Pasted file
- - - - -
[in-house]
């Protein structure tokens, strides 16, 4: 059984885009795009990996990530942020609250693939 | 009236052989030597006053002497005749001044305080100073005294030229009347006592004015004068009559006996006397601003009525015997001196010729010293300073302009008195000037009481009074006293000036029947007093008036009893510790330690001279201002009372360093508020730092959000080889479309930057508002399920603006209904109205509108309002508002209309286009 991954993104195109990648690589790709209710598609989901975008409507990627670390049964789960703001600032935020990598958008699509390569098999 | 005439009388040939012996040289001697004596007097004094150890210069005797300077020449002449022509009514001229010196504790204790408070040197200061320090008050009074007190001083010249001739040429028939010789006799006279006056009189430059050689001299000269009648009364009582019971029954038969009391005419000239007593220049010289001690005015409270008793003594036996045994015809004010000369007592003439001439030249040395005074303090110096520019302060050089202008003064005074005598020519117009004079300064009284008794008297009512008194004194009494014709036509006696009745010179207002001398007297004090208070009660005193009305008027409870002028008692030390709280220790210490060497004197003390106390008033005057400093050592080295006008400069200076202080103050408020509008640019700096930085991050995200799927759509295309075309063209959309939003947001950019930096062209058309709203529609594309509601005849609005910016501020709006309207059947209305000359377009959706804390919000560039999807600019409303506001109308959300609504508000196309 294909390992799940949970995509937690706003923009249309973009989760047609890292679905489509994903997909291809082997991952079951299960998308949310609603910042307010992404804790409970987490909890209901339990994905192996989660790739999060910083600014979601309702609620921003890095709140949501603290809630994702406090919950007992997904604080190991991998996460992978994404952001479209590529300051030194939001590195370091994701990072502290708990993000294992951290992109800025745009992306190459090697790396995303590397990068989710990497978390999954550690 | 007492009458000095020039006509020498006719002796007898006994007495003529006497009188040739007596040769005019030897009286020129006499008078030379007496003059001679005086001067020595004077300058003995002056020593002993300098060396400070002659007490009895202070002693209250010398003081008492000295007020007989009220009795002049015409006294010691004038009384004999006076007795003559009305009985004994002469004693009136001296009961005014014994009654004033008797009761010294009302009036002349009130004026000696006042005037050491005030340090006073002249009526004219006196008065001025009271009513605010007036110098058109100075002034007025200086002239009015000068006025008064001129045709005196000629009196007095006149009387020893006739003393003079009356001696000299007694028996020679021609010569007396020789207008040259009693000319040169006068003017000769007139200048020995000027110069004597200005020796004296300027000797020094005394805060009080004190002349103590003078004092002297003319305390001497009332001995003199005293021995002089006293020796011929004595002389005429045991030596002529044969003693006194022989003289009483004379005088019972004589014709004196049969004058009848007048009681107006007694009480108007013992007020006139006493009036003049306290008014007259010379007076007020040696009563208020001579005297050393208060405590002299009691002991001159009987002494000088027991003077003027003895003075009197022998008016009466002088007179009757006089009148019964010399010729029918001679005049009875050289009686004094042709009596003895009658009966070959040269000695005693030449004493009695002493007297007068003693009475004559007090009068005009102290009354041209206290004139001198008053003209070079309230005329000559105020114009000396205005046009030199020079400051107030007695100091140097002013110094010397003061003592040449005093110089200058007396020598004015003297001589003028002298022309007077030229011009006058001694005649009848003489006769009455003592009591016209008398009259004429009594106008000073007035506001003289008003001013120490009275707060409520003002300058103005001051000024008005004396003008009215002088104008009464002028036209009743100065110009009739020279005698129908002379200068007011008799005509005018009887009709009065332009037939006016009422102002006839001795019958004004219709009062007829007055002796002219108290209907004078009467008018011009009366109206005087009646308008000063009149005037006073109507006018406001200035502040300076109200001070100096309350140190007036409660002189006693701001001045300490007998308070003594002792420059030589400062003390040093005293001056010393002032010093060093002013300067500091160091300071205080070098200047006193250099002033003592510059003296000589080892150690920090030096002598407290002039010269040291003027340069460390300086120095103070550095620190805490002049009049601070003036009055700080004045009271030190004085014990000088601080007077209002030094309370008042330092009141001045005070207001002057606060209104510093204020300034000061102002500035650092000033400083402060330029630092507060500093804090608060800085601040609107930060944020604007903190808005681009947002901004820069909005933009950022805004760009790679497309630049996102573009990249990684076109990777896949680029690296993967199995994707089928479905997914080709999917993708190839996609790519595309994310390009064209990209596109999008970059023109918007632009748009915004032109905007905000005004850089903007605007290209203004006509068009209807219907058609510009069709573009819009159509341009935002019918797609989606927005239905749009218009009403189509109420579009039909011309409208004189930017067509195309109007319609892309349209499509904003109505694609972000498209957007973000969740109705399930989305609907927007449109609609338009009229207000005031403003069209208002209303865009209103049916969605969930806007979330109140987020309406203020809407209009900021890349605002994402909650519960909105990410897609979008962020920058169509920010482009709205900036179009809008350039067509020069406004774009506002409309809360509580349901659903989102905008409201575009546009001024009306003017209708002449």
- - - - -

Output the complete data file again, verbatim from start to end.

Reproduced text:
[in-house]
């Protein structure tokens, strides 16, 4: 059984885009795009990996990530942020609250693939 | 009236052989030597006053002497005749001044305080100073005294030229009347006592004015004068009559006996006397601003009525015997001196010729010293300073302009008195000037009481009074006293000036029947007093008036009893510790330690001279201002009372360093508020730092959000080889479309930057508002399920603006209904109205509108309002508002209309286009 991954993104195109990648690589790709209710598609989901975008409507990627670390049964789960703001600032935020990598958008699509390569098999 | 005439009388040939012996040289001697004596007097004094150890210069005797300077020449002449022509009514001229010196504790204790408070040197200061320090008050009074007190001083010249001739040429028939010789006799006279006056009189430059050689001299000269009648009364009582019971029954038969009391005419000239007593220049010289001690005015409270008793003594036996045994015809004010000369007592003439001439030249040395005074303090110096520019302060050089202008003064005074005598020519117009004079300064009284008794008297009512008194004194009494014709036509006696009745010179207002001398007297004090208070009660005193009305008027409870002028008692030390709280220790210490060497004197003390106390008033005057400093050592080295006008400069200076202080103050408020509008640019700096930085991050995200799927759509295309075309063209959309939003947001950019930096062209058309709203529609594309509601005849609005910016501020709006309207059947209305000359377009959706804390919000560039999807600019409303506001109308959300609504508000196309 294909390992799940949970995509937690706003923009249309973009989760047609890292679905489509994903997909291809082997991952079951299960998308949310609603910042307010992404804790409970987490909890209901339990994905192996989660790739999060910083600014979601309702609620921003890095709140949501603290809630994702406090919950007992997904604080190991991998996460992978994404952001479209590529300051030194939001590195370091994701990072502290708990993000294992951290992109800025745009992306190459090697790396995303590397990068989710990497978390999954550690 | 007492009458000095020039006509020498006719002796007898006994007495003529006497009188040739007596040769005019030897009286020129006499008078030379007496003059001679005086001067020595004077300058003995002056020593002993300098060396400070002659007490009895202070002693209250010398003081008492000295007020007989009220009795002049015409006294010691004038009384004999006076007795003559009305009985004994002469004693009136001296009961005014014994009654004033008797009761010294009302009036002349009130004026000696006042005037050491005030340090006073002249009526004219006196008065001025009271009513605010007036110098058109100075002034007025200086002239009015000068006025008064001129045709005196000629009196007095006149009387020893006739003393003079009356001696000299007694028996020679021609010569007396020789207008040259009693000319040169006068003017000769007139200048020995000027110069004597200005020796004296300027000797020094005394805060009080004190002349103590003078004092002297003319305390001497009332001995003199005293021995002089006293020796011929004595002389005429045991030596002529044969003693006194022989003289009483004379005088019972004589014709004196049969004058009848007048009681107006007694009480108007013992007020006139006493009036003049306290008014007259010379007076007020040696009563208020001579005297050393208060405590002299009691002991001159009987002494000088027991003077003027003895003075009197022998008016009466002088007179009757006089009148019964010399010729029918001679005049009875050289009686004094042709009596003895009658009966070959040269000695005693030449004493009695002493007297007068003693009475004559007090009068005009102290009354041209206290004139001198008053003209070079309230005329000559105020114009000396205005046009030199020079400051107030007695100091140097002013110094010397003061003592040449005093110089200058007396020598004015003297001589003028002298022309007077030229011009006058001694005649009848003489006769009455003592009591016209008398009259004429009594106008000073007035506001003289008003001013120490009275707060409520003002300058103005001051000024008005004396003008009215002088104008009464002028036209009743100065110009009739020279005698129908002379200068007011008799005509005018009887009709009065332009037939006016009422102002006839001795019958004004219709009062007829007055002796002219108290209907004078009467008018011009009366109206005087009646308008000063009149005037006073109507006018406001200035502040300076109200001070100096309350140190007036409660002189006693701001001045300490007998308070003594002792420059030589400062003390040093005293001056010393002032010093060093002013300067500091160091300071205080070098200047006193250099002033003592510059003296000589080892150690920090030096002598407290002039010269040291003027340069460390300086120095103070550095620190805490002049009049601070003036009055700080004045009271030190004085014990000088601080007077209002030094309370008042330092009141001045005070207001002057606060209104510093204020300034000061102002500035650092000033400083402060330029630092507060500093804090608060800085601040609107930060944020604007903190808005681009947002901004820069909005933009950022805004760009790679497309630049996102573009990249990684076109990777896949680029690296993967199995994707089928479905997914080709999917993708190839996609790519595309994310390009064209990209596109999008970059023109918007632009748009915004032109905007905000005004850089903007605007290209203004006509068009209807219907058609510009069709573009819009159509341009935002019918797609989606927005239905749009218009009403189509109420579009039909011309409208004189930017067509195309109007319609892309349209499509904003109505694609972000498209957007973000969740109705399930989305609907927007449109609609338009009229207000005031403003069209208002209303865009209103049916969605969930806007979330109140987020309406203020809407209009900021890349605002994402909650519960909105990410897609979008962020920058169509920010482009709205900036179009809008350039067509020069406004774009506002409309809360509580349901659903989102905008409201575009546009001024009306003017209708002449």